CapitaLand, which has Chinese properties valued at more than US$14 billion ($19.6 billion), said demand in China is “strong” and the real-estate boom can’t be called a bubble.
Still, the Singapore-based developer said it was “comforting” that the Chinese government is taking steps to rein in the market, according to a CapitaLand presentation filed to the Singapore Exchange today. CapitaLand, Southeast Asia’s biggest developer, has said it plans to expand its China business to 45% of its operations within 5 years.
China’s property prices rose at the fastest pace in almost two years in February, adding urgency to the government’s efforts to damp speculation and increase the amount of affordable housing. Residential and commercial real-estate prices in 70 cities climbed 10.7% from a year earlier, the statistics bureau said on its website yesterday, topping a gain of 9.5% in January.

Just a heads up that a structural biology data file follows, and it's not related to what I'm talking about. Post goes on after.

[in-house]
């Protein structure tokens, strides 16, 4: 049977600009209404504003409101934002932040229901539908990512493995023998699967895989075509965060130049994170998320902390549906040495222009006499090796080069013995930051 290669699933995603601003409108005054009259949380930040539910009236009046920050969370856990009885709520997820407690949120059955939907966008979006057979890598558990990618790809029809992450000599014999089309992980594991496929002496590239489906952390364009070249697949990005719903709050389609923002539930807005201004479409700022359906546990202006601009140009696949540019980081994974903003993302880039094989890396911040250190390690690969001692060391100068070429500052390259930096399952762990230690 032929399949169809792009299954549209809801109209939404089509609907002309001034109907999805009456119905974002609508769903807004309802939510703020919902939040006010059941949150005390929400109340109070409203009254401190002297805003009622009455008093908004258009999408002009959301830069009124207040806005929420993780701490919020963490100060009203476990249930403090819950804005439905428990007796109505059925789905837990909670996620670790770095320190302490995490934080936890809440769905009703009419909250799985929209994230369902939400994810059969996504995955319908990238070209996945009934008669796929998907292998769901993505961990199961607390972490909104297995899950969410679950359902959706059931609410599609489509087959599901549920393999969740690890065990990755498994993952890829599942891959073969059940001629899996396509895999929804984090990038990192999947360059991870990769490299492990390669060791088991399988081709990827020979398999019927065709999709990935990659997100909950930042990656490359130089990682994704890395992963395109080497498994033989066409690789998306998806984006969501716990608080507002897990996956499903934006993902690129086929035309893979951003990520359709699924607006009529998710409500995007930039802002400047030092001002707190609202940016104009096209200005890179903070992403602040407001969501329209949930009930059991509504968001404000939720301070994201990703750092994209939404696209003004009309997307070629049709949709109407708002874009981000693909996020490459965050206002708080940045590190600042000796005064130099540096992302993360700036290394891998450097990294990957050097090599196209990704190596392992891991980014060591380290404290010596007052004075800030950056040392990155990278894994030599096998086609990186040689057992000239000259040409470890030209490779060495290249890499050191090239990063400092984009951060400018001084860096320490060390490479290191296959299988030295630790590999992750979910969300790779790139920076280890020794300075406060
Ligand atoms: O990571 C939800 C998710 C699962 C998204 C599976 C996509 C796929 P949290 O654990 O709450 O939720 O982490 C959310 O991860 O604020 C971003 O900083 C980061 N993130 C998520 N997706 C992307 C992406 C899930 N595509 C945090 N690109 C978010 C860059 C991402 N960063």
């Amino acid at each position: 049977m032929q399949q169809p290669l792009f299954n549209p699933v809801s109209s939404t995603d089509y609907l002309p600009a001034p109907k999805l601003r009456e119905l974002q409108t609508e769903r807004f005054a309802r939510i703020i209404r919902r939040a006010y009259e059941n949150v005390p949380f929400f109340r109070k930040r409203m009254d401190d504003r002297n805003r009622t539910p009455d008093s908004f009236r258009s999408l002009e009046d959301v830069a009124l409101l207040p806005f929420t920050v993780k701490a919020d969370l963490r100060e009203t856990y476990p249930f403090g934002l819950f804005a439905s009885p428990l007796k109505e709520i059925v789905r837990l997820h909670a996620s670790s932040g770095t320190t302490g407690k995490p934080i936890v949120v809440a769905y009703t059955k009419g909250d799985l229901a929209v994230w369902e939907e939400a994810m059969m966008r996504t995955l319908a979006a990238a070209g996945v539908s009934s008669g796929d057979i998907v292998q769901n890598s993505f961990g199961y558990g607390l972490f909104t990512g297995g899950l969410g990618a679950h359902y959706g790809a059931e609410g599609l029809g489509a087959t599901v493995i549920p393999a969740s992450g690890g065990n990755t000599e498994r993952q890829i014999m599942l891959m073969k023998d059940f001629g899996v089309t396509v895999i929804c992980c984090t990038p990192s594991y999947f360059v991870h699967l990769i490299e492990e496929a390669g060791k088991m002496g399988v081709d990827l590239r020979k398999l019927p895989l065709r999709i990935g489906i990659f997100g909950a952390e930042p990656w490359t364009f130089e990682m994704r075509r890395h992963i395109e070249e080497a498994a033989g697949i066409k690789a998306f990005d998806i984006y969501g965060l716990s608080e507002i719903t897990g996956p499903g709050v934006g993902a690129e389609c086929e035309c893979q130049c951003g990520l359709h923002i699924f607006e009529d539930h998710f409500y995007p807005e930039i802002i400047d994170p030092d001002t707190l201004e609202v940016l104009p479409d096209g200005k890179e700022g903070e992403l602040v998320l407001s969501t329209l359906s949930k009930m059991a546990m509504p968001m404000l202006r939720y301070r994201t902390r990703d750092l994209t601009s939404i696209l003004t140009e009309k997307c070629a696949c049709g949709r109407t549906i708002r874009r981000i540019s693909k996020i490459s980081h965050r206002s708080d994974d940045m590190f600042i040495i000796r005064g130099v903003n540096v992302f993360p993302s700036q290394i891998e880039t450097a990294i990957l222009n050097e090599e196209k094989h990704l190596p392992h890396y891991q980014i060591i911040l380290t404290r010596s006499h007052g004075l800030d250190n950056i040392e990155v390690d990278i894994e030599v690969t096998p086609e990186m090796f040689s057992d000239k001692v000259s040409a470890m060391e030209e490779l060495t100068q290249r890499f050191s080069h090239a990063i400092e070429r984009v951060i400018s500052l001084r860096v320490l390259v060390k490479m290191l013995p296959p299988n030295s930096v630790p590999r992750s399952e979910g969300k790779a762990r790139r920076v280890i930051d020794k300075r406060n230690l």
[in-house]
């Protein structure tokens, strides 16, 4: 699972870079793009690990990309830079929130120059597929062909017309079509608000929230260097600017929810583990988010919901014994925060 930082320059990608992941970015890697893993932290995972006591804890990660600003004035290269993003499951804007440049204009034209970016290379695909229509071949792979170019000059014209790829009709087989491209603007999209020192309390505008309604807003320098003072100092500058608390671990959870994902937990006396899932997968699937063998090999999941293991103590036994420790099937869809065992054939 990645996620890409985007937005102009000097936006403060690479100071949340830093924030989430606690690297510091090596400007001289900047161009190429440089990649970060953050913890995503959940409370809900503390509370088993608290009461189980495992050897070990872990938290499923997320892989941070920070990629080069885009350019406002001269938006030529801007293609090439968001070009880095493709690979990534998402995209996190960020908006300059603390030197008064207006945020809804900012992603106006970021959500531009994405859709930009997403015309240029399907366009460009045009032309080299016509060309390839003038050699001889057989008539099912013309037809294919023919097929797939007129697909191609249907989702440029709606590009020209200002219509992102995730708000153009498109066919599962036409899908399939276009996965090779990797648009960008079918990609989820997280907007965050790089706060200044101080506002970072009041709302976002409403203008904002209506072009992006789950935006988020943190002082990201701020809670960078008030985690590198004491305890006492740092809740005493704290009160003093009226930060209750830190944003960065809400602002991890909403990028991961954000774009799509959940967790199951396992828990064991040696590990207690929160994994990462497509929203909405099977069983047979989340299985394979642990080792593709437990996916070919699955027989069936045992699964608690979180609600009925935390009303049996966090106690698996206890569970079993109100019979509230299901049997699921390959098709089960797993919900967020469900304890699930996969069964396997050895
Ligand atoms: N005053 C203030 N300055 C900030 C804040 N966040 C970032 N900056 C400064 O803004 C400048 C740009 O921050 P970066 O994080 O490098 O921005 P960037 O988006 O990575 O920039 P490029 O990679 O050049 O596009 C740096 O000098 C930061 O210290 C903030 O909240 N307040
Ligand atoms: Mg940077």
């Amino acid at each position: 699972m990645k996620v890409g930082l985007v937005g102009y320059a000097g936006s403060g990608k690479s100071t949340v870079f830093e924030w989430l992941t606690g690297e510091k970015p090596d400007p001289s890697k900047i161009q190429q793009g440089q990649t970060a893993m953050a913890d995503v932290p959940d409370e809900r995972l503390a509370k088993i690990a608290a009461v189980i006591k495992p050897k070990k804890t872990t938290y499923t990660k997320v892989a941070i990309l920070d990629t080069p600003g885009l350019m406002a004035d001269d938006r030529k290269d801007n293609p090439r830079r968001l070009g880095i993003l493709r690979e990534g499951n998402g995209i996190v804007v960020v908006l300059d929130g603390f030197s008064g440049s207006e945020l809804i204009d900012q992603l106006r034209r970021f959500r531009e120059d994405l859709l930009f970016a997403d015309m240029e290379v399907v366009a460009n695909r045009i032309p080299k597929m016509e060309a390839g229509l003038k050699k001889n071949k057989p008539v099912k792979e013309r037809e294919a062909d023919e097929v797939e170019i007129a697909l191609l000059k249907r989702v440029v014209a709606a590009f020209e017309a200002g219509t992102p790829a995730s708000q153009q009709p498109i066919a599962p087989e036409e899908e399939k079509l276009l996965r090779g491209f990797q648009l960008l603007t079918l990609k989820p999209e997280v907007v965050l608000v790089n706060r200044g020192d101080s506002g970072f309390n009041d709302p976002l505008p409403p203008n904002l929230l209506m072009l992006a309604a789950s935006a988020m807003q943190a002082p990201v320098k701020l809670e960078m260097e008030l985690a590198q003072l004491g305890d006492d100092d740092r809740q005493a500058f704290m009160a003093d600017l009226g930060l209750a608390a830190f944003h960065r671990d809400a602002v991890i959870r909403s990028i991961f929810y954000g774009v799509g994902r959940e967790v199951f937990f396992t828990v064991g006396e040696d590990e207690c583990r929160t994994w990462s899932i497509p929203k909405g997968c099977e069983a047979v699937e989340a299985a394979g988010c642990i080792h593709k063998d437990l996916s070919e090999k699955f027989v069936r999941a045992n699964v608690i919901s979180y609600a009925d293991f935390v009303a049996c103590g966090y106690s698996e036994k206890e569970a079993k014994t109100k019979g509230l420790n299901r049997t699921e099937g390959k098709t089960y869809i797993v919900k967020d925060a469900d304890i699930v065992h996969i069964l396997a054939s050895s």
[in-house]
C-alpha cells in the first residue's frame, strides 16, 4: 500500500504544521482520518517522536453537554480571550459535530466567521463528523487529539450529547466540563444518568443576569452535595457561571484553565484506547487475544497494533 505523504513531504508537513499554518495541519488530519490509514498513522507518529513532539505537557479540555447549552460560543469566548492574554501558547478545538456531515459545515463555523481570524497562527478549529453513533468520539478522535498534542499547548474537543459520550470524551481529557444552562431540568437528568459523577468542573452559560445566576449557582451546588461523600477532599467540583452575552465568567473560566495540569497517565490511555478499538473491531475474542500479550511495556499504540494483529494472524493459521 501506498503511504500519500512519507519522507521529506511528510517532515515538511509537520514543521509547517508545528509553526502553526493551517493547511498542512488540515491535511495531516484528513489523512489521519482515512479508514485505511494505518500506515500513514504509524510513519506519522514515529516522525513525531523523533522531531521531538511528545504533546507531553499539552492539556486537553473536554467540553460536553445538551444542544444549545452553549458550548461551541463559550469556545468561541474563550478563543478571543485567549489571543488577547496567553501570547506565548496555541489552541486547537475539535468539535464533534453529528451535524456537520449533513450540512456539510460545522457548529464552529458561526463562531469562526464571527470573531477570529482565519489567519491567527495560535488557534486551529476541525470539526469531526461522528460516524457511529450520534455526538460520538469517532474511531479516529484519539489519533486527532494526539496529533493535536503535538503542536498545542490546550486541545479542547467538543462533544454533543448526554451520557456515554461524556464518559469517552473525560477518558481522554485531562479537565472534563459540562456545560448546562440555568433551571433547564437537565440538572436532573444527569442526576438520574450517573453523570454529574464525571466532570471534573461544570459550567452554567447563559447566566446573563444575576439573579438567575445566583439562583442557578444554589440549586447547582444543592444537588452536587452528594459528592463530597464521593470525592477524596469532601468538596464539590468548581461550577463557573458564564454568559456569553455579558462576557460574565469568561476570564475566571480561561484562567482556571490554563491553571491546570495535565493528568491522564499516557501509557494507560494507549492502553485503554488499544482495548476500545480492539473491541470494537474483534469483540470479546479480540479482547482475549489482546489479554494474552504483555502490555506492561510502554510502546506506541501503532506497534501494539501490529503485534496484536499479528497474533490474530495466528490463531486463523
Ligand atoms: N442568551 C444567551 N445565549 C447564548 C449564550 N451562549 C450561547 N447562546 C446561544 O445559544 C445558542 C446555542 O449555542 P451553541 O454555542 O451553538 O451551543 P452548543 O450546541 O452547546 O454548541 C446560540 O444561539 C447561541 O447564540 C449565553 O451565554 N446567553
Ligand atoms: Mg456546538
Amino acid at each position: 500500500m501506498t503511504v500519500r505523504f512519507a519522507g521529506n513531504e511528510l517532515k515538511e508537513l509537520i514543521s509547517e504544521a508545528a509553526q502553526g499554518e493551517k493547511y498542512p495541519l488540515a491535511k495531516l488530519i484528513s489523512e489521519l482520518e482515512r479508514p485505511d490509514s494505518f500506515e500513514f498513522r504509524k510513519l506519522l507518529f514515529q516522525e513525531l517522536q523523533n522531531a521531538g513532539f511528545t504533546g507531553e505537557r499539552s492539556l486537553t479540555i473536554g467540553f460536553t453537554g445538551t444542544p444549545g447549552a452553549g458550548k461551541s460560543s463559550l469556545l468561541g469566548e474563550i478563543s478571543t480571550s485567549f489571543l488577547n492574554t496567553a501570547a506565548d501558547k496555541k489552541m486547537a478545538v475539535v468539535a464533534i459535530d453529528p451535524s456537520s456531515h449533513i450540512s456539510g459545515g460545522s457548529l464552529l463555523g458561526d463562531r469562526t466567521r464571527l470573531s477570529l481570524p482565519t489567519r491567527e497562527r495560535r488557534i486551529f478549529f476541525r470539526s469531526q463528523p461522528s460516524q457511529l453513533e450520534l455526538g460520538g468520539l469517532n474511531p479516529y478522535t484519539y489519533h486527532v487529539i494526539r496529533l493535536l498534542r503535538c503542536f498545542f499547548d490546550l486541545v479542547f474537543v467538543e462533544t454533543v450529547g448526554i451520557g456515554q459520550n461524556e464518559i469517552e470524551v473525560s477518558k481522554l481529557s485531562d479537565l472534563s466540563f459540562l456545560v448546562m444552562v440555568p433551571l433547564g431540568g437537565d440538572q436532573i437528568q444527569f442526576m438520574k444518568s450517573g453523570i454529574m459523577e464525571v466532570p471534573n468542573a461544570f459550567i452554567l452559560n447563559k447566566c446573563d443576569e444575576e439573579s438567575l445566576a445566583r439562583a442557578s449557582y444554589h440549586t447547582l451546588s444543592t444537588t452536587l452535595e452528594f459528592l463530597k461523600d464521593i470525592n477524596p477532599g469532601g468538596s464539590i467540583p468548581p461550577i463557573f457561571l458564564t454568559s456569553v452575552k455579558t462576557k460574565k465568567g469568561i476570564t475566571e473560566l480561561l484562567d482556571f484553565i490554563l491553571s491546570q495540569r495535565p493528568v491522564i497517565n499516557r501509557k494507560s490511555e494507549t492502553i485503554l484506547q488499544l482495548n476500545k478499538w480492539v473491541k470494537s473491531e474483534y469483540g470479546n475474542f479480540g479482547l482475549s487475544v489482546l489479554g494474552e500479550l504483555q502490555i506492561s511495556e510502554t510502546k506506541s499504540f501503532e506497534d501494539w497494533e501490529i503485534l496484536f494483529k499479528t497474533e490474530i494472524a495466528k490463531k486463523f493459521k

To cool speculation, China is requiring a down payment for land purchases equal to 50% of a plot’s price, the Ministry of Land and Resources said on its website late yesterday. The government in January also re-imposed a tax on homes sold within five years of their purchase, after having cut the taxable period to two years in January 2009 to bolster a then-flagging market.
Bank of China, the nation’s third-largest lender by market value, said Feb. 3 that it had reduced discounts for some mortgages, citing concern about rising property-market risks.
Source: The Edge, 11 Mar 2010